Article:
Admiralty and maritime law Summary

  • Last updated on November 11, 2022

Laws and international treatises governing marine navigation and commerce, the transportation over water of property and people, and other issues involving navigable waters, including oceans, gulfs, coastal regions, and inland waterways.

Article III, Section 2, of the U.S. Constitution provides that federal judicial power shall extend to “all cases of admiralty and maritime jurisdiction.” Virtually every admiralty and maritime case in the United States is fundamentally a matter of constitutional law. Nowhere, however, does the Constitution or any act of Congress define the nature and limits of this national jurisdiction.

The preponderance of Supreme Court decisions and legal scholarship interpret the language of the clause and its placement within the Constitution as stipulating only the courts that can decide maritime cases. The clause does not delegate to the Court the authority to develop its own rules of decision. In the Court’s view, the Constitution gives Congress the power to enact and amend maritime laws.


The Framers of the Constitution gave the Court exclusive prerogative to determine the appropriate jurisdiction for maritime cases so that there would be only one body of maritime laws. Uniform maritime laws foster the nation’s economic health and security. Most major trading countries, including the United States, have laws (called cabotage laws) to assure reliable domestic shipping service and a maritime capability subject to national control in times of war or other emergency. The conflicting state laws found in colonial America were detrimental to the development and prosperity of the new country.

The words “admiralty” and “maritime” are virtually synonymous. Historically, though, the term “maritime” referred to oceans and other vast bodies of water, whereas “admiralty” referred to the judges who presided over the English courts and American colonies.

The relationship of an event or occurrence to a vessel or to navigable waters often determines the boundaries of U.S. admiralty jurisdiction. In many cases, however, admiralty jurisdiction rests in whole or in part on finding that the event or occurrence has a “maritime flavor.” The key to determining a maritime flavor lies in determining whether the lack of a uniform national law or regulation governing this matter will have a substantial effect on the shipping industry. The measurement of the effect includes determining the availability of manpower, customers, and capital from within the United States, and the willingness of foreign carriers to traffic within ports of the United States. This standard determines whether a matter falls in federal or state jurisdiction. In contract matters, for example, admiralty jurisdiction depends on the nature of the transaction. In matters involving alleged wrongful acts, injury, or damage (or the law of torts), jurisdiction depends on the locality. In tort actions, plaintiffs must show the activity giving rise to the incident had a substantial relationship to a traditional maritime activity such as the injury of a person on an unseaworthy vessel.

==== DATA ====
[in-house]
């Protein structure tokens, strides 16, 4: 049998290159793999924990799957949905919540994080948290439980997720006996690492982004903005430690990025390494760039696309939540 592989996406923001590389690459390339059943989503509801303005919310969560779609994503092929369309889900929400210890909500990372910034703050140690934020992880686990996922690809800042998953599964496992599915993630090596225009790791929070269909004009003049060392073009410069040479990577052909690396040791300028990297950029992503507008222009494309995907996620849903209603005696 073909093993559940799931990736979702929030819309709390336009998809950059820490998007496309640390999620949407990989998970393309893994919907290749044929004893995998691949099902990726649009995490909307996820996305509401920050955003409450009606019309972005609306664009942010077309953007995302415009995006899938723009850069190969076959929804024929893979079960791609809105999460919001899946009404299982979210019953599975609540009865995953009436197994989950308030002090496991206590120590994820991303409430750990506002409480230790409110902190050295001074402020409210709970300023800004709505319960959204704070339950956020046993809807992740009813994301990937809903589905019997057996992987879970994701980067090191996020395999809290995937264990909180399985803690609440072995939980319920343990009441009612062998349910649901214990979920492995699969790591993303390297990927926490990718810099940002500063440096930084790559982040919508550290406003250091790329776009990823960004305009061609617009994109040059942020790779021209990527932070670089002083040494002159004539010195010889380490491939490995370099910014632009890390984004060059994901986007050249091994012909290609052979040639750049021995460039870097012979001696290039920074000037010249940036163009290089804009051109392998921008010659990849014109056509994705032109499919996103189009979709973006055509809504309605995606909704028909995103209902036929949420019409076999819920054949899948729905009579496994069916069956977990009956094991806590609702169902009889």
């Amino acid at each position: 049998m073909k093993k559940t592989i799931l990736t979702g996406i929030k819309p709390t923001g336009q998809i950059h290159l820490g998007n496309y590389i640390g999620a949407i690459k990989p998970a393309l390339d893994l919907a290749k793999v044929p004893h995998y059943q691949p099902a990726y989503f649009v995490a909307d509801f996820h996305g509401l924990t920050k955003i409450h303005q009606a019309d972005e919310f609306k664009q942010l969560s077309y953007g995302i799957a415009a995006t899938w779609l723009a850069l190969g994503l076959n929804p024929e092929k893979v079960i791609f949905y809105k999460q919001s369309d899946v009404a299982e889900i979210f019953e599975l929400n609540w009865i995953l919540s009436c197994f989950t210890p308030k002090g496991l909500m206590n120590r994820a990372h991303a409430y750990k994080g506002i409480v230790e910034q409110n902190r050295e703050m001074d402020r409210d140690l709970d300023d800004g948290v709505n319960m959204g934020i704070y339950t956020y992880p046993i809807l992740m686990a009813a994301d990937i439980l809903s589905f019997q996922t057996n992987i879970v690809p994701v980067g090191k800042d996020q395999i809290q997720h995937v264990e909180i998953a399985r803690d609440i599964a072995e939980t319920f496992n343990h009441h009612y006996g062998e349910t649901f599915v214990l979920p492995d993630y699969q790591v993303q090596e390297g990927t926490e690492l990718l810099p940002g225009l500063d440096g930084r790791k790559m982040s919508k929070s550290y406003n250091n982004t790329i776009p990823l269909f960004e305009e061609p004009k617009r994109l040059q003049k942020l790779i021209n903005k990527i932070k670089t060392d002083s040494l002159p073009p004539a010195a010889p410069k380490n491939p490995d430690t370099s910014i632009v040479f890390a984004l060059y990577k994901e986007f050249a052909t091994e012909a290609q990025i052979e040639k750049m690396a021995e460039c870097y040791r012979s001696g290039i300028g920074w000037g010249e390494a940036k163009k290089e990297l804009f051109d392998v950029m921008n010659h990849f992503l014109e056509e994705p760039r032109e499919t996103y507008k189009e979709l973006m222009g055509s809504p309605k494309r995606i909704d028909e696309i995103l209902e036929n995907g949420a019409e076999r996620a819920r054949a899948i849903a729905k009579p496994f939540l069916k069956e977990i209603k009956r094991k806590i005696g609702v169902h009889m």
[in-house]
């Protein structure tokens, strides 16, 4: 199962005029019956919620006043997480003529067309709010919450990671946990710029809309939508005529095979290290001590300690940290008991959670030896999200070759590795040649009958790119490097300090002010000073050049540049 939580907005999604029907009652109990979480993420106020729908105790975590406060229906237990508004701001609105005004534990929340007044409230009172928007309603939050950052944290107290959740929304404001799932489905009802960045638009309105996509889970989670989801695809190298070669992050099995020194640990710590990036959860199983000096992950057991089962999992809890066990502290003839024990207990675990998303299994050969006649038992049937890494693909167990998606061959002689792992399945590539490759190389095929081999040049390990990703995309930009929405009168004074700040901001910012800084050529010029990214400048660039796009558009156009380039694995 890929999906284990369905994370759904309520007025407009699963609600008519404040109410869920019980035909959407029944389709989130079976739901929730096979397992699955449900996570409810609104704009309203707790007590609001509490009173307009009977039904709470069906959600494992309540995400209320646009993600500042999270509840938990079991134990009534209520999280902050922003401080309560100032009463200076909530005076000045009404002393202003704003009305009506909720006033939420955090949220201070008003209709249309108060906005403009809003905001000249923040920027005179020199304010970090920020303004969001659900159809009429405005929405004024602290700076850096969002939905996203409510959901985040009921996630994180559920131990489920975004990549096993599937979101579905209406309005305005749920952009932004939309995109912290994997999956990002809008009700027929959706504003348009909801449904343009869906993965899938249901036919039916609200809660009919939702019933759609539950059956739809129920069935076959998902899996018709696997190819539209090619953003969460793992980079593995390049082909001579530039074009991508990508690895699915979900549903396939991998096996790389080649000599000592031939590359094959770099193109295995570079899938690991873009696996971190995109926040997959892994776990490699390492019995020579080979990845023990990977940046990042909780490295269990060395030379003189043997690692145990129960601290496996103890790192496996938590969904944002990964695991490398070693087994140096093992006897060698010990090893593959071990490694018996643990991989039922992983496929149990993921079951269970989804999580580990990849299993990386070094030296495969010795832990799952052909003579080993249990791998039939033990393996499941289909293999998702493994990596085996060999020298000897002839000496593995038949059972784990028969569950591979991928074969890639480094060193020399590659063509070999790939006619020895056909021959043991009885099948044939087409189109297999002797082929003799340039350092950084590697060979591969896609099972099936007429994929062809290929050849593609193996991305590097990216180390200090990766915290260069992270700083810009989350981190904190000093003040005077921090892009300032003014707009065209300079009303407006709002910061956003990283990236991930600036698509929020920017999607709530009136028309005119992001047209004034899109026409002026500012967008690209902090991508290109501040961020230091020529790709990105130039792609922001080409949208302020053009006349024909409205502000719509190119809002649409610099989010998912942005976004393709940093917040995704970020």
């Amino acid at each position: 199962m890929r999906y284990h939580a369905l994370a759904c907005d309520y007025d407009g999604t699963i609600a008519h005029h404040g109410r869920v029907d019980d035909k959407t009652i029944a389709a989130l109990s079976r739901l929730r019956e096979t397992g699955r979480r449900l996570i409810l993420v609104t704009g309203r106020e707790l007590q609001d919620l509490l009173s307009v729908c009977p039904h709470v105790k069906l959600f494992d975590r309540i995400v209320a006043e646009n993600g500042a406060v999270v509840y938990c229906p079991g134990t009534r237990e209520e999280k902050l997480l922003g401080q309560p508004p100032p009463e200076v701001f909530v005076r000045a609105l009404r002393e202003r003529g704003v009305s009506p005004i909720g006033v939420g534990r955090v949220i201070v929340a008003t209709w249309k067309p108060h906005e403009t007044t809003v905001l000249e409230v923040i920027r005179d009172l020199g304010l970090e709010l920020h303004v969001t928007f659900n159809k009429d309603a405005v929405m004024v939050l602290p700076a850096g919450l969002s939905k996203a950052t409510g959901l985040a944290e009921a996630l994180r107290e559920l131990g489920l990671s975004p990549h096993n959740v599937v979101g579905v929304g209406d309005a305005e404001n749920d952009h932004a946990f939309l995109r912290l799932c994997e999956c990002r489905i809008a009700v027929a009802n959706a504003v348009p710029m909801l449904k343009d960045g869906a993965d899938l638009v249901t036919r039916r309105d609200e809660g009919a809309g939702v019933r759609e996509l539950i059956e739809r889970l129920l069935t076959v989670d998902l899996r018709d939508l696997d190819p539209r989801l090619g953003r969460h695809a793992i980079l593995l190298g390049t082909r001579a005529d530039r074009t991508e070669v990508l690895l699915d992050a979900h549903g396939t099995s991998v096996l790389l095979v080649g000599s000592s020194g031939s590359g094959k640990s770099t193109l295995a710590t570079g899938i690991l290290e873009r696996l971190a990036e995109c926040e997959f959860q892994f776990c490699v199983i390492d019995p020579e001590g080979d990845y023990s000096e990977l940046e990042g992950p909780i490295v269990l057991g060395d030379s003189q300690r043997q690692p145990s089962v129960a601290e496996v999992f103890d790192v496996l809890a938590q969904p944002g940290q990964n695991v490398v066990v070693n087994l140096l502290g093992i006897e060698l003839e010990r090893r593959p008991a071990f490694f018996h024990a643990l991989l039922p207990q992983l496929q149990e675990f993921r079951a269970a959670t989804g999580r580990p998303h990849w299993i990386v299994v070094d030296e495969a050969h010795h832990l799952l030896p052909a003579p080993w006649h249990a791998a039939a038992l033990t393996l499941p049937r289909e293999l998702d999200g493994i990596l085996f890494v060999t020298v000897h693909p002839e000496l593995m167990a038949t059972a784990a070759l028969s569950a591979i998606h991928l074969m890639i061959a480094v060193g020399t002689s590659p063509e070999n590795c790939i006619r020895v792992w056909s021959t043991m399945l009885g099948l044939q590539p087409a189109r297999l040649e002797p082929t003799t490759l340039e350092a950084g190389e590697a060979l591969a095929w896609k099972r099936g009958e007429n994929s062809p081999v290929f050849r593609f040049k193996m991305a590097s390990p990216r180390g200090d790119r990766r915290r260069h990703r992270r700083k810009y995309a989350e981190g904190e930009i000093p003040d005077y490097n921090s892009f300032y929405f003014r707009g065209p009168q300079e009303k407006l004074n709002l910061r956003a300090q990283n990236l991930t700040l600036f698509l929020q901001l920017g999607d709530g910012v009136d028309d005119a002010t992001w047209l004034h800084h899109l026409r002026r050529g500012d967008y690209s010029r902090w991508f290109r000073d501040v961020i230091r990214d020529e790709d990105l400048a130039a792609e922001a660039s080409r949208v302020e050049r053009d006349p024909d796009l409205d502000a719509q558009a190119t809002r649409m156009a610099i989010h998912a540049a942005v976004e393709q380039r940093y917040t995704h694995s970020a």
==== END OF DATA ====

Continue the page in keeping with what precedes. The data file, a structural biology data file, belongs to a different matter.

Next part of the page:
Settling Admiralty Disputes

In 1789 Congress enacted the Judiciary Act to exercise its constitutional mandate to establish a system of federal courts with exclusive jurisdiction in admiralty matters. These courts became, in effect, the ultimate arbiters of admiralty disputes. No separate courts of admiralty were created.

Federal district court judges decide whether a case will be decided under federal or state law. When national interests are at stake, the Court has ruled that state maritime interests must bow to federal law. State laws that threaten the uniformity of national maritime law and the national interest are unconstitutional. Under the maritime but local doctrine, where a matter is maritime, but there is neither federal law nor a perceived need for uniformity, a court may use state law to decide the case. Congress added a saving to suitors clause that allowed state courts to have jurisdiction where a common-law remedy existed.

During World War I, the Court clarified which courts may hear maritime cases and what law governs the disposition of such cases. In Southern Pacific Co. v. Jensen[case]Southern Pacific Co. v. Jensen[Southern Pacific Co. v. Jensen] (1917) and Chelentis v. Luckenbach Steamship Co.[case]Chelentis v. Luckenbach Steamship Co.[Chelentis v. Luckenbach Steamship Co.] (1918), the Court established a two-step test for determining maritime jurisdiction and legal principles and rights. The first step is to determine whether the focus of a case is an admiralty and maritime cause of action. Such a claim may exist under the federal maritime case law governing the jurisdiction of tort and contract actions in admiralty or by virtue of a federal law. In addition, the Court has indicated states may modify or supplement federal maritime law, but they may not flatly contradict it or deprive any person of a substantive federal right. Assuming such a cause of action exists, the second step is for a judge to determine whether the case belongs in state court or federal district court.

Although admiralty jurisdiction includes the sea and other navigable waters, the sea is the primary domain of the admiralty jurisdiction. The bulk of maritime law is federal. Much of it is international in scope. The majority of maritime controversies relate to vessels, and most transactions concerning or involving ships and navigation are within admiralty jurisdiction. Admiralty cases are filed either against the property (in rem) or against individuals and their organizations (in personam). Plaintiffs have the option of filing an in personam action in either federal or state court. The right to proceed in rem is the distinctive and exclusive remedy of the federal courts exercising admiralty jurisdiction. No state can confer jurisdiction on its courts to proceed in rem for any cause of action within admiralty jurisdiction. According to the Court, the Constitution prohibits Congress from delegating such a power to a state. State legislatures cannot constitutionally restrict federal jurisdiction but can only ensure that other remedies, if applicable, remain available.

The basis of the in rem proceeding is the maritime lien, or a claim on a property as security for payment of a just debt. The difference between the maritime lien and other liens is that the maritime lien is generally independent of possession and remains in effect even if the property is sold. Although a personal maritime liability may exist without a lien, the lien itself may be on the property even though the owner of the vessel is not liable. The vessel in question is taken into custody of the court. The owner of the vessel in contention will normally post a bond, thus securing release of the vessel. If the lien is upheld, the vessel is sold at a court auction, with the proceeds going to the plaintiff up to an amount sufficient to satisfy the lien.